A side effect of the uptick in online usage is an increase in “revenge porn,” in which an individual captures or shares intimate images or videos of their partner without their consent. Multiple studies and reports found the practice disproportionately affects women, who make up 80% to 90% of revenge porn victims.
-Revenge porn is increasing during the COVID-19 pandemic as more people interact with partners over virtual or online platforms.
New York law criminalizes revenge porn and makes it punishable with up to a year in jail.
Individuals can protect themselves by covering their faces and other identifying information in intimate imagery.
The COVID-19 pandemic and social distancing have led to an increase in “revenge porn” and cyber sexual abuse, warned the state Office of the Attorney General.
The pandemic also led to an increase in online child exploitation, with tips to the National Center for Missing and Exploited Children doubling from 6.3 million in the first half of 2019 to 12 million through June 2020. New York passed a law last year that criminalized the publication and dissemination of revenge porn and established criminal penalties of up to a year in jail and civil damages for abusers. New Yorkers who have been victims of revenge porn are also able to seek a court order to remove these images online.
Additionally, in New York City, it is a criminal and civil offense to threaten to disclose an intimate image of another person with the intent to cause harm. The act is punishable by up to one year in jail and a fine of up to $1,000 in criminal court and could result in financial compensation and a legal mandate that the perpetrator stop the abuse in civil court, according to Women’s Justice Now. Individuals should take precautions to protect themselves from revenge porn or other forms of cyber sexual abuse or harassment, including:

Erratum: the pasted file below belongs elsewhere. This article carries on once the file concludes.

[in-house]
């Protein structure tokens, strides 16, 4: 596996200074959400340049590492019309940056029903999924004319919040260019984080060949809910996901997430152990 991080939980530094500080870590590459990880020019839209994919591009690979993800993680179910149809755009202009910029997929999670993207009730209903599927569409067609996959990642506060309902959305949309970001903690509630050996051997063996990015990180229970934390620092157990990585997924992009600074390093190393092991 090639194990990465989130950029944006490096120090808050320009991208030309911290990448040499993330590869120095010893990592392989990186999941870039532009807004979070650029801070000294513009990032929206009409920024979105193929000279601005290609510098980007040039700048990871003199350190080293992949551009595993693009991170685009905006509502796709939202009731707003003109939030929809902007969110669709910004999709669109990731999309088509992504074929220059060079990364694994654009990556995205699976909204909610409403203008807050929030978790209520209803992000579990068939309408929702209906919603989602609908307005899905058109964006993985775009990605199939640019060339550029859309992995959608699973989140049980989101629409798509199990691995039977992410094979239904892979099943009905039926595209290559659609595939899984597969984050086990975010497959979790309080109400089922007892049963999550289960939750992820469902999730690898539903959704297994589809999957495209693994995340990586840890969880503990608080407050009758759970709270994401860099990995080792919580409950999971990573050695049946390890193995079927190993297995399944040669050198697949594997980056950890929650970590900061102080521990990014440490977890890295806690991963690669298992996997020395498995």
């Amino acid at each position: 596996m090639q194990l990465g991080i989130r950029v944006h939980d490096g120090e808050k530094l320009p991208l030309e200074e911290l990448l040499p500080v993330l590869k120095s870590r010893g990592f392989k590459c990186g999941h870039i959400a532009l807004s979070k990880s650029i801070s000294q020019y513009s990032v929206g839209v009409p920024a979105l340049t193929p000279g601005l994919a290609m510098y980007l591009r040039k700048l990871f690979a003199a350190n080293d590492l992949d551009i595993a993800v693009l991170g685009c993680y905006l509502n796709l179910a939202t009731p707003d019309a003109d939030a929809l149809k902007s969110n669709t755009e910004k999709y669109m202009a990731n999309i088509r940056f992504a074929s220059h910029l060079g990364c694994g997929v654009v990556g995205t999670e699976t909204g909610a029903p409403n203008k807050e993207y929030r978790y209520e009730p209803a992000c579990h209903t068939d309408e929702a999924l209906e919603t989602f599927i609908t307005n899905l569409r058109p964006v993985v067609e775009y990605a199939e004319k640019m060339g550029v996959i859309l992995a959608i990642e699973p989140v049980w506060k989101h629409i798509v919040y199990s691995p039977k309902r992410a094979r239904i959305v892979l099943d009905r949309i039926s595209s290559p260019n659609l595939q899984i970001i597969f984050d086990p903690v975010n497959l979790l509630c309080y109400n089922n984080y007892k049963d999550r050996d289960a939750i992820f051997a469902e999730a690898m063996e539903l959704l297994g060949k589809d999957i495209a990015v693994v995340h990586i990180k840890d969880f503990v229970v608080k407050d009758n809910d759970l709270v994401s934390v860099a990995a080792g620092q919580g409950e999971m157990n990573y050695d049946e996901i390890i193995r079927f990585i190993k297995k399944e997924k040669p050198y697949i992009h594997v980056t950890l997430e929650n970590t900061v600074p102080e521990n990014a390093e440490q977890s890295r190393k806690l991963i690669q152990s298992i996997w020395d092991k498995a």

Excluding identifying details (either through cropping or blurring) in any intimate image or chat, such as:
- Facial features or other identifying features like tattoos or birthmarks
- Identifying background information, such as items with your name or your employer’s name
Excluding identifying information from dating or mobile app profiles, like your e-mail address or handles for social media accounts.
Using dating or mobile apps with safety features, such as a warning when someone takes a screenshot of an image you shared with them and the ability to delete images from someone’s messages. Some apps and sites charge separate fees to use safety features. Consumers should continue to review which safety features are offered by a website or app over time, since they are often subject to change. New Yorkers who believe they are victims of unlawful surveillance or unlawful dissemination of an intimate image can report it by calling 911 or contacting a local police station or precinct.
If you were the victim of revenge porn, call our New York lawyers who sue companies for revenge porn.